Organic Chemistry 9th Edition

Published by Brooks Cole
ISBN 10: 1305080483
ISBN 13: 978-1-30508-048-5

Chapter 7 - Alkenes: Structure and Reactivity - Problem - Page 189: 3


Diazepam has 13 H atoms and a molecular formula of $C_{16}H_{13}ClN_{2}O$

Work Step by Step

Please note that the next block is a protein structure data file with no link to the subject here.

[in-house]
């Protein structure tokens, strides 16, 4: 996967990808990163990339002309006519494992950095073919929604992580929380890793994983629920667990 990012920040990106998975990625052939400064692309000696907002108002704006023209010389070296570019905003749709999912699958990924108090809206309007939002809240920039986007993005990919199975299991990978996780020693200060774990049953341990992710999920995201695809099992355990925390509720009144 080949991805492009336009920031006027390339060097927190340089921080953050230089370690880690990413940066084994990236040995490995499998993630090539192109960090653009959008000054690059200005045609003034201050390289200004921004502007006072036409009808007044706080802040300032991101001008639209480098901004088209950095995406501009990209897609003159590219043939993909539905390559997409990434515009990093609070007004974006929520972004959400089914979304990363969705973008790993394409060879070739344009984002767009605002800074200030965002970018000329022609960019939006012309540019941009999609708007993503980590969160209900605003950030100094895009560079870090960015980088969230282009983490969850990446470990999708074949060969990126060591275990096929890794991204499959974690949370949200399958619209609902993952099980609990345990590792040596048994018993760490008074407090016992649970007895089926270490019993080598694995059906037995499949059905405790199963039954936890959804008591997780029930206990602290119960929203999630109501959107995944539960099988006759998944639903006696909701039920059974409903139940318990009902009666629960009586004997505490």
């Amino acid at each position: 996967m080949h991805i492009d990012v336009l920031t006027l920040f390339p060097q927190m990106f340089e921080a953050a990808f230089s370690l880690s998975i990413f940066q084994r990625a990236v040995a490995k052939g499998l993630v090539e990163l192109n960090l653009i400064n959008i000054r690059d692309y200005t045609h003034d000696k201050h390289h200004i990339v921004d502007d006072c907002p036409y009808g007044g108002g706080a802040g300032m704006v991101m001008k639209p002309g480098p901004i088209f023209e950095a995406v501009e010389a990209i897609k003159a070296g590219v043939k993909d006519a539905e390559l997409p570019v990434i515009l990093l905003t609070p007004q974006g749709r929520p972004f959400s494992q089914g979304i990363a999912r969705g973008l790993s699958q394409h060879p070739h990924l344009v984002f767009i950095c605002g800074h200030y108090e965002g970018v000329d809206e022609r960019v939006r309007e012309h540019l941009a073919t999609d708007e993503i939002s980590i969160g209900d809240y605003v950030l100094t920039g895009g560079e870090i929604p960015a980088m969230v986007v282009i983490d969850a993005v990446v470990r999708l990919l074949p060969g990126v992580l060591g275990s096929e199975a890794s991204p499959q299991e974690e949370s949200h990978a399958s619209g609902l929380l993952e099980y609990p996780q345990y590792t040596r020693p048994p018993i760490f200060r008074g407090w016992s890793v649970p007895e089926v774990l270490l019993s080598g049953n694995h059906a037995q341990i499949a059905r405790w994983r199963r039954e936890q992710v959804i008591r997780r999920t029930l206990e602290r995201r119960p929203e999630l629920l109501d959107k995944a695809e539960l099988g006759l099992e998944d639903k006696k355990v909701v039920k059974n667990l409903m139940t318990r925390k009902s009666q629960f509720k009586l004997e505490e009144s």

The degree of unsaturation in a molecule is the number of multiple bonds and/or rings that the molecule possesses. Here, Diazepam has a total of 11 degrees of unsaturation (3 rings and 8 double bonds). This corresponds to the absence of 11 pairs of H atoms from the formula of the corresponding saturated hydrocarbon. Let there be $'x'$ number of H atoms in the formula, i.e. $C_{16}H_{x}ClN_{2}O$. The formula of its corresponding hydrocarbon is achieved by (i) Adding the number of halogen atoms to the number of H atoms. (ii) Subtracting the nmber of N atoms from the number of H atoms (iii) Ignoring the number of O atoms. The final number of H atoms will be: $x+1-2$ = $x-1$ And the formula of the hydrocarbon will be: $C_{16}H_{x-1}$ The saturated hydrocarbon with 16 carbons has the formula: $C_{16}H_{34}$ Now, since the molecule has 11 degrees of unsaturation; $H_{34} - H_{x-1} = H_{22} = 11 H_{2}$ i.e. (Number of H atoms in saturated hydrocarbon $-$ Number of H atoms in unsaturated hydrocarbon = Number of Pairs of H atoms missing from unsaturated hydrocarbon/Degree of unsaturation) which when simplified, gives us: $34-(x-1)=22$ $(x-1) = 34-22$ $(x-1) = 12$ $x = 13$ Therefore, the number of H atoms in Diazepam is 13.
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